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Jale
September 6th, 2007, 17:18
Pavarotti, Most Famous Opera Tenor Since Caruso, Dies

Sept. 6 (Bloomberg) -- Luciano Pavarotti, the Italian tenor whose clarion lyric voice and performances from concert houses to outdoor stadiums made him a pop icon and the most famous opera singer since Enrico Caruso, has died. He was 71.

Pavarotti, who underwent surgery in New York for pancreatic cancer in 2006, died today at his home in Modena, Italy, according to his agent, Terri Robson. He was hospitalized in Modena in August for a high fever.

``In fitting with the approach that characterized his life and work, he remained positive until finally succumbing to the last stages of his illness,'' Robson said in a statement.

The bearded Pavarotti was the king of tenors from the late 1960s through the 1990s. He popularized opera more than any other singer through recordings that made him the best-selling classical artist ever and concerts in parks and stadiums around the world that were televised to millions.

With his huge frame, at times 300 pounds or more, and trademark white handkerchief that he used to wipe his brow, the charismatic Pavarotti became what his former manager Herbert Breslin called ``a rock star for people over 30.''

`God-Given Glory'

Pavarotti offered sunny, instinctive musicality rather than the scrupulous musicianship of his career-long rival Placido Domingo.

``I always admired the God-given glory of his voice -- that unmistakable special timbre from the bottom up to the very top of the tenor range,'' Domingo said in a statement from Los Angeles.

Pavarotti took opera outside the concert hall: performances before 150,000 people, including the Prince and Princess of Wales, Charles and Diana, in London's Hyde Park in 1991; 500,000 on the Great Lawn of New York's Central Park in 1993; and 300,000 in 1994 at the Eiffel Tower in Paris.

Pavarotti shared the stage with rock and pop singers, including Elton John, Eric Clapton, Bruce Springsteen, Sting and Bono of U2, to raise money for charities.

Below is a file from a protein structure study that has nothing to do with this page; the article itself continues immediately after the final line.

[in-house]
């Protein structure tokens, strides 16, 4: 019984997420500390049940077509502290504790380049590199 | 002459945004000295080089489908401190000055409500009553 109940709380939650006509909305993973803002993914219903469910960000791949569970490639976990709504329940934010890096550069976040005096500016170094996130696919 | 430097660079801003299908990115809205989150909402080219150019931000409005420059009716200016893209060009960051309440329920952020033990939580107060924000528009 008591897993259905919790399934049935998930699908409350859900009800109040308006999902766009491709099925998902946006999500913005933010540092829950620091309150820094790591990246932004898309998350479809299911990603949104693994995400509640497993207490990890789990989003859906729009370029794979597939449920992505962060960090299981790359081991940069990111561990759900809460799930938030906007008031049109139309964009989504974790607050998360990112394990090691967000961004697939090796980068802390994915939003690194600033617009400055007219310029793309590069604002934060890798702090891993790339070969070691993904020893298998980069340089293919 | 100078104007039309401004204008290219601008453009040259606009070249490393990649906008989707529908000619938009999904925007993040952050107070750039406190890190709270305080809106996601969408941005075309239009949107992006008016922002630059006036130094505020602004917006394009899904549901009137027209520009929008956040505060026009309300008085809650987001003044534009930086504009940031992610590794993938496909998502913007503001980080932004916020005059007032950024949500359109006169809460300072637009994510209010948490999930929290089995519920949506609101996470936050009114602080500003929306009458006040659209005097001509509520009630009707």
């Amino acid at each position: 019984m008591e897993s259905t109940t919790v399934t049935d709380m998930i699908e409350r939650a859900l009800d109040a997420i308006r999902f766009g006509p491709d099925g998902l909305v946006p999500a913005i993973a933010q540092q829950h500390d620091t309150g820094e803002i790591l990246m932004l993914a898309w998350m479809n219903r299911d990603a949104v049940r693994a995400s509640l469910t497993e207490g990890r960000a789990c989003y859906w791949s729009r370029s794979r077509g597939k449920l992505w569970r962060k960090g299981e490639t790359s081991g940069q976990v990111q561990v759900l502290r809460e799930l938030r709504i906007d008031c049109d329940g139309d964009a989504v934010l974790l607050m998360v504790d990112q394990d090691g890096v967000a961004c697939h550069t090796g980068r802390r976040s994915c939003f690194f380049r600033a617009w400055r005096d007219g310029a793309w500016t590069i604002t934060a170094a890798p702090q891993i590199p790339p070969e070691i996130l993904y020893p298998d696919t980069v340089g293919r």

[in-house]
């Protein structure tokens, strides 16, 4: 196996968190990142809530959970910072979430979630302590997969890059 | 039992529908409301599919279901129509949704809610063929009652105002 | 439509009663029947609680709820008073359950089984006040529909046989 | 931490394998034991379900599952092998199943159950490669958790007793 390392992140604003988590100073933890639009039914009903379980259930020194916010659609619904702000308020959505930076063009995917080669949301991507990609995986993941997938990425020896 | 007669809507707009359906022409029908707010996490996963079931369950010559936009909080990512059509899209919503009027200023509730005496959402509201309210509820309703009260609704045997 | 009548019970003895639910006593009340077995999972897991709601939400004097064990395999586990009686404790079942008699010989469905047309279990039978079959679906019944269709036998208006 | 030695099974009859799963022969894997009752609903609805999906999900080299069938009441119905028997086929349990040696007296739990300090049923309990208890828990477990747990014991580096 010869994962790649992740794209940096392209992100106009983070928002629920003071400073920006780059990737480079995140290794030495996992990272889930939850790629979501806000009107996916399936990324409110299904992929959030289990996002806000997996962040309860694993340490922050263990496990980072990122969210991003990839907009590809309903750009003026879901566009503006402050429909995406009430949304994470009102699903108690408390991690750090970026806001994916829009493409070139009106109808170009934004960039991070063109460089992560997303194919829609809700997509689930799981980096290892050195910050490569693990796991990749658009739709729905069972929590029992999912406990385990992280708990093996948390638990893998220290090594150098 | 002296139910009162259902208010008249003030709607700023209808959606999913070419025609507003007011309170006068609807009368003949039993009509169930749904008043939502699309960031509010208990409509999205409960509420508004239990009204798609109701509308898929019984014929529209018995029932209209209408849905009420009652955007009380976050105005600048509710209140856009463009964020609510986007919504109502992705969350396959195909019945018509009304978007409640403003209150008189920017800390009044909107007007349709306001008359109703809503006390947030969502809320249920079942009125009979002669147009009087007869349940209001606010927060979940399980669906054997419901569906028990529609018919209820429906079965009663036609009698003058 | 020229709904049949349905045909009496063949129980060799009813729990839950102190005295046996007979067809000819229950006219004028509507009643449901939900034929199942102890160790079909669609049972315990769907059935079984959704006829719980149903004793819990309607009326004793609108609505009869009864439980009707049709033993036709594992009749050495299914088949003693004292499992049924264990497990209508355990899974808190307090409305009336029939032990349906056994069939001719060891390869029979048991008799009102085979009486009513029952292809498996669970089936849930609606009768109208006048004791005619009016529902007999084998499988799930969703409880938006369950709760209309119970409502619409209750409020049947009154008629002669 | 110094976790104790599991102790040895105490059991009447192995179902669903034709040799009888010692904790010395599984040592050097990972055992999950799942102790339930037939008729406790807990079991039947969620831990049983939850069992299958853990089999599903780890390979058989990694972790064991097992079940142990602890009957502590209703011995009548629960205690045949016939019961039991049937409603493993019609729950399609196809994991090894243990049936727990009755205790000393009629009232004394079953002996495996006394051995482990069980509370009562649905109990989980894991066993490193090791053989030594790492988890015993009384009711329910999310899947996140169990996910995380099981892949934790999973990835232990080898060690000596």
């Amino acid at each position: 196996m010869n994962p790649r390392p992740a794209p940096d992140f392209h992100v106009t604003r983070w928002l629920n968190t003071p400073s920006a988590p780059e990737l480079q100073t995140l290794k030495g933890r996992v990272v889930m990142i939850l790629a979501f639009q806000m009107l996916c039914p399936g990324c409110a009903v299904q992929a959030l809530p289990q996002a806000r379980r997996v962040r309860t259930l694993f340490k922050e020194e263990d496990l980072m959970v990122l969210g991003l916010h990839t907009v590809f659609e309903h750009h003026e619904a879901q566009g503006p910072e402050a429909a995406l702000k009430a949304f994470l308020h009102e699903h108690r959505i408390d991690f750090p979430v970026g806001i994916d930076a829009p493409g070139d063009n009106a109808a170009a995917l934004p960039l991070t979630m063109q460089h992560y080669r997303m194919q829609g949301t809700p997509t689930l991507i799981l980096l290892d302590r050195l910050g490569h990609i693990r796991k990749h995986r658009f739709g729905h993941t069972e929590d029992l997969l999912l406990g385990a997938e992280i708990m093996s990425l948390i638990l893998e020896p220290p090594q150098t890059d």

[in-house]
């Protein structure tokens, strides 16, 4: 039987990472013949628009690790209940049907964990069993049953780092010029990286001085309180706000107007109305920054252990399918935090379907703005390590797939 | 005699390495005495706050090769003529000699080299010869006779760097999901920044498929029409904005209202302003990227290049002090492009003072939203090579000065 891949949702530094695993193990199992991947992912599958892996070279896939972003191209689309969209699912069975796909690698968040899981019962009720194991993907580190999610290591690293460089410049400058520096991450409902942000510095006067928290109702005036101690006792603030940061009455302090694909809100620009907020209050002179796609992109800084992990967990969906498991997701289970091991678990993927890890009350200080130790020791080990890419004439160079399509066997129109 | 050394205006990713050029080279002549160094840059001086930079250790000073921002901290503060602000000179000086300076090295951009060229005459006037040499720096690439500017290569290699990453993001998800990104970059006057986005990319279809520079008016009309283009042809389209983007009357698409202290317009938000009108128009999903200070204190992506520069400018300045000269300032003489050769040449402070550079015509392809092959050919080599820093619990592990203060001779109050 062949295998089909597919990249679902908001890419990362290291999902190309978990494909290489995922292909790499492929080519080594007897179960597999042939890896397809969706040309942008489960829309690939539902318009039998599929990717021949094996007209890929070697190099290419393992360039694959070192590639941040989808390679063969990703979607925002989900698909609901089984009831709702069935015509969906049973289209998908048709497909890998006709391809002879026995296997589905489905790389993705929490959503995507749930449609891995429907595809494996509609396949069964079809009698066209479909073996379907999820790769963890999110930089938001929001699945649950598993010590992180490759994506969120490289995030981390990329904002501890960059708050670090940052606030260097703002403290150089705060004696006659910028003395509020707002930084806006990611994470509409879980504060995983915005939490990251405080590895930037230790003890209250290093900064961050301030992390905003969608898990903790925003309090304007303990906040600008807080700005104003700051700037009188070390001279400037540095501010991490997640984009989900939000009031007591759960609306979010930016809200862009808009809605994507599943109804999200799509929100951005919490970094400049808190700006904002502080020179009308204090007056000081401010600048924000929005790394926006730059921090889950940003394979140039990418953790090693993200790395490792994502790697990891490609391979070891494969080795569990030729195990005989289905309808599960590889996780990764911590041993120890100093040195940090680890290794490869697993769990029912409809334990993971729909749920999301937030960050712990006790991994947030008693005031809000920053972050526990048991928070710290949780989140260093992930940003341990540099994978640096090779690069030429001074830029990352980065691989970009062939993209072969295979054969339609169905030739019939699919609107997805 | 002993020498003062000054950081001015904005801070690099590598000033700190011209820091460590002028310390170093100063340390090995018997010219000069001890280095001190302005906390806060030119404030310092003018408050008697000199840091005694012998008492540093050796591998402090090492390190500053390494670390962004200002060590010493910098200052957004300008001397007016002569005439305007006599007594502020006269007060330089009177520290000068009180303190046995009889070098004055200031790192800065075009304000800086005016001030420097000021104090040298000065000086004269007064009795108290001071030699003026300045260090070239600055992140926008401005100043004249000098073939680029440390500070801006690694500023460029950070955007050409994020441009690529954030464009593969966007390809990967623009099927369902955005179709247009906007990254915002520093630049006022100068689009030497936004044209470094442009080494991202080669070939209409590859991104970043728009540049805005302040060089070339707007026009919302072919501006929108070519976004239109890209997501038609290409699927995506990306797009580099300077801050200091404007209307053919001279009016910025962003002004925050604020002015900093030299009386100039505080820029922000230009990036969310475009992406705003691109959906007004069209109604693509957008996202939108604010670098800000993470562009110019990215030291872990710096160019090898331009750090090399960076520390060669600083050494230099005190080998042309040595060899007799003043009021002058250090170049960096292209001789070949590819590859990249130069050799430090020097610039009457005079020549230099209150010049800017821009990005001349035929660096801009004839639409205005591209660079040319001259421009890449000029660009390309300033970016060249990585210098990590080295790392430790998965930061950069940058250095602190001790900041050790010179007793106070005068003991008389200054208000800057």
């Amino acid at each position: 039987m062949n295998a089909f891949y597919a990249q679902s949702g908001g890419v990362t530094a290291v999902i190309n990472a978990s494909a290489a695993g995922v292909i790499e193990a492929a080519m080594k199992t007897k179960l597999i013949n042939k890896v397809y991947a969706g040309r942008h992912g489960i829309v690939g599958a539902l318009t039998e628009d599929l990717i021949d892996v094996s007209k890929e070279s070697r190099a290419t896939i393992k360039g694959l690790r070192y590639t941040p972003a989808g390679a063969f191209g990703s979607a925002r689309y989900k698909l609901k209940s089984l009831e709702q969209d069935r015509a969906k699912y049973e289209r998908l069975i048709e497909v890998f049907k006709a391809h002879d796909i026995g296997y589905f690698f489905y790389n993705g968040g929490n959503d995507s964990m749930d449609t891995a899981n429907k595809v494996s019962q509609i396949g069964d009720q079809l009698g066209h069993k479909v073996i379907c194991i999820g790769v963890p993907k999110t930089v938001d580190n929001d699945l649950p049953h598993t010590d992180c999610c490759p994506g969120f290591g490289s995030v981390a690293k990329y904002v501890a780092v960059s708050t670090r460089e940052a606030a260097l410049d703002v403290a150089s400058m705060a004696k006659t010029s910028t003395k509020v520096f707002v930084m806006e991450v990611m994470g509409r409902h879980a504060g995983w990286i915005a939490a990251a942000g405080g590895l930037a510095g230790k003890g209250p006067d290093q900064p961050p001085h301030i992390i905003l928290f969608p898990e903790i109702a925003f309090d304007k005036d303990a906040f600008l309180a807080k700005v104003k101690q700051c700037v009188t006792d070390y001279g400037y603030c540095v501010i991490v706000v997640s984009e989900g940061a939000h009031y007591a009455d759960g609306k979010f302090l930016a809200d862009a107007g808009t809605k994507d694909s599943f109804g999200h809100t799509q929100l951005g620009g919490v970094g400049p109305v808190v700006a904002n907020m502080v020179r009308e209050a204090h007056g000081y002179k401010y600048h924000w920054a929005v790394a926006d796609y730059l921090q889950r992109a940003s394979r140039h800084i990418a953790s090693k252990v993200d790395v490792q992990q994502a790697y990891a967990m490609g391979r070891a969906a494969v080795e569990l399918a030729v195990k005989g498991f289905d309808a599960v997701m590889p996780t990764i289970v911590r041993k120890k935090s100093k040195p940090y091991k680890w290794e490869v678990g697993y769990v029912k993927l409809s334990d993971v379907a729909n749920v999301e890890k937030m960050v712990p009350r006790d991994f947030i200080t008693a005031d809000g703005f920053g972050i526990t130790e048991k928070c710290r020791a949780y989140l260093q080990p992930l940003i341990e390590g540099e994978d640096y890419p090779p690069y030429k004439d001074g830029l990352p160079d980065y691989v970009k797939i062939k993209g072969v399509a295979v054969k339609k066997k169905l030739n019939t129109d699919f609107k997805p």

``Some can sing opera; Luciano Pavarotti was an opera,'' Bono said in a statement on the band's Web site. ``His life and talent was large, but his sense of service to the weak and vulnerable was larger.''

President George W. Bush issued a statement from Sydney, where he was traveling, praising the tenor's ``perfect pitch and charismatic interpretations.''

``Pavarotti was also a great humanitarian, using his magnificent talent to rally tremendous levels of support for victims of tragedies around the globe,'' Bush said.

'Three Tenors'

Pavarotti toured the world alongside Domingo and Carreras for the ``Three Tenors'' concerts, which began with the 1990 World Cup and were repeated every four years through 2002. The CD from the first concert broke all records for classical music, selling more than 11 million copies.

His career wasn't without problems.

As stardom ballooned, so sometimes did the singer's weight, causing sciatica to affect his mobility and stamina. He frequently backed out of performances because of colds, laryngitis and other health issues, including knee, neck and back surgery. A 1989 dispute over cancellations ended his association with Lyric Opera of Chicago.

His mainstreaming of opera to venues outside the traditional concert hall and turning himself into a pop star led critics to accuse him of blatant commercialism.

Tax Battle

In 2000, he ended a four-year tax battle with Italian authorities who charged him with filing false returns from 1989 to 1995 for claiming that his primary residence was in Monte Carlo. One year earlier, he paid an undisclosed sum to settle a tax-evasion charge in Germany against him, Domingo and Carreras.

He left his wife of 34 years, Adua Veroni, for his former secretary, Nicoletta Mantovani, 35 years his junior; they had a daughter, Alice, before they married in 2003. He had three daughters from his first marriage.

Pavarotti was born on Oct. 12, 1935, in Modena, northern Italy. His mother worked in a cigar factory. His father was a baker and amateur singer and chorister who sometimes sang small parts on his son's recordings. As a youngster, soccer was more attractive to Pavarotti, but he joined his father's chorus and was recognized for his vocal potential.